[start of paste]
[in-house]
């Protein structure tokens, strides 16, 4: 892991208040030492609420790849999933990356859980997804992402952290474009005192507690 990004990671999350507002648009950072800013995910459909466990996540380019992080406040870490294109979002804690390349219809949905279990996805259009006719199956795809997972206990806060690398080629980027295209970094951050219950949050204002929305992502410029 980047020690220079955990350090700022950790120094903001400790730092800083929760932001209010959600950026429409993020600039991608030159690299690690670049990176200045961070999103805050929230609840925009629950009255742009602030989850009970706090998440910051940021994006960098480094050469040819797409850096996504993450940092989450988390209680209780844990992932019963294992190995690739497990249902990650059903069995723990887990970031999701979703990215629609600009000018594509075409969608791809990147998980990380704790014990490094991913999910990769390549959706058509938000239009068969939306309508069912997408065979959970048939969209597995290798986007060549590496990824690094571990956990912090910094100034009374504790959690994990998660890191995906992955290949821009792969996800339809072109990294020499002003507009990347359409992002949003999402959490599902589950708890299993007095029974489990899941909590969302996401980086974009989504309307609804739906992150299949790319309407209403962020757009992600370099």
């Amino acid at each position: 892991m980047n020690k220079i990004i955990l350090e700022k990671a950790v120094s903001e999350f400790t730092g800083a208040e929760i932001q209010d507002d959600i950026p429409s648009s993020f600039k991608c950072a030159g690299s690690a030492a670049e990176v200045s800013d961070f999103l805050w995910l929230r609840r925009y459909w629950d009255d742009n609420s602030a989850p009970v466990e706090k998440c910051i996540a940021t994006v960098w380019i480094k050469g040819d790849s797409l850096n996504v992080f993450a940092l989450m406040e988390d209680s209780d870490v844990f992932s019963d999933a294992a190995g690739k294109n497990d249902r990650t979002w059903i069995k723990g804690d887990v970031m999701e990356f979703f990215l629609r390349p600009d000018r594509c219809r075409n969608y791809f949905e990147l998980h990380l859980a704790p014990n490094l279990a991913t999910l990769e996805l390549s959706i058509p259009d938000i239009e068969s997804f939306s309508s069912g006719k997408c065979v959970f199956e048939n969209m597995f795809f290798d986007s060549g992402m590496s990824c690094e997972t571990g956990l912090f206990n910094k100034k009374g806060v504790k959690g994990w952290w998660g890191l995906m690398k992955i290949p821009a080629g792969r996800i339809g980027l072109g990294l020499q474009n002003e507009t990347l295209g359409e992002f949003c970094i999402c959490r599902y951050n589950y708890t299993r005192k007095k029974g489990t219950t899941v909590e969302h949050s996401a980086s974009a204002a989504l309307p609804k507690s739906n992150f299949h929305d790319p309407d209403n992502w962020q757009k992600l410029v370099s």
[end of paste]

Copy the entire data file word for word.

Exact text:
[in-house]
């Protein structure tokens, strides 16, 4: 892991208040030492609420790849999933990356859980997804992402952290474009005192507690 990004990671999350507002648009950072800013995910459909466990996540380019992080406040870490294109979002804690390349219809949905279990996805259009006719199956795809997972206990806060690398080629980027295209970094951050219950949050204002929305992502410029 980047020690220079955990350090700022950790120094903001400790730092800083929760932001209010959600950026429409993020600039991608030159690299690690670049990176200045961070999103805050929230609840925009629950009255742009602030989850009970706090998440910051940021994006960098480094050469040819797409850096996504993450940092989450988390209680209780844990992932019963294992190995690739497990249902990650059903069995723990887990970031999701979703990215629609600009000018594509075409969608791809990147998980990380704790014990490094991913999910990769390549959706058509938000239009068969939306309508069912997408065979959970048939969209597995290798986007060549590496990824690094571990956990912090910094100034009374504790959690994990998660890191995906992955290949821009792969996800339809072109990294020499002003507009990347359409992002949003999402959490599902589950708890299993007095029974489990899941909590969302996401980086974009989504309307609804739906992150299949790319309407209403962020757009992600370099």
């Amino acid at each position: 892991m980047n020690k220079i990004i955990l350090e700022k990671a950790v120094s903001e999350f400790t730092g800083a208040e929760i932001q209010d507002d959600i950026p429409s648009s993020f600039k991608c950072a030159g690299s690690a030492a670049e990176v200045s800013d961070f999103l805050w995910l929230r609840r925009y459909w629950d009255d742009n609420s602030a989850p009970v466990e706090k998440c910051i996540a940021t994006v960098w380019i480094k050469g040819d790849s797409l850096n996504v992080f993450a940092l989450m406040e988390d209680s209780d870490v844990f992932s019963d999933a294992a190995g690739k294109n497990d249902r990650t979002w059903i069995k723990g804690d887990v970031m999701e990356f979703f990215l629609r390349p600009d000018r594509c219809r075409n969608y791809f949905e990147l998980h990380l859980a704790p014990n490094l279990a991913t999910l990769e996805l390549s959706i058509p259009d938000i239009e068969s997804f939306s309508s069912g006719k997408c065979v959970f199956e048939n969209m597995f795809f290798d986007s060549g992402m590496s990824c690094e997972t571990g956990l912090f206990n910094k100034k009374g806060v504790k959690g994990w952290w998660g890191l995906m690398k992955i290949p821009a080629g792969r996800i339809g980027l072109g990294l020499q474009n002003e507009t990347l295209g359409e992002f949003c970094i999402c959490r599902y951050n589950y708890t299993r005192k007095k029974g489990t219950t899941v909590e969302h949050s996401a980086s974009a204002a989504l309307p609804k507690s739906n992150f299949h929305d790319p309407d209403n992502w962020q757009k992600l410029v370099s």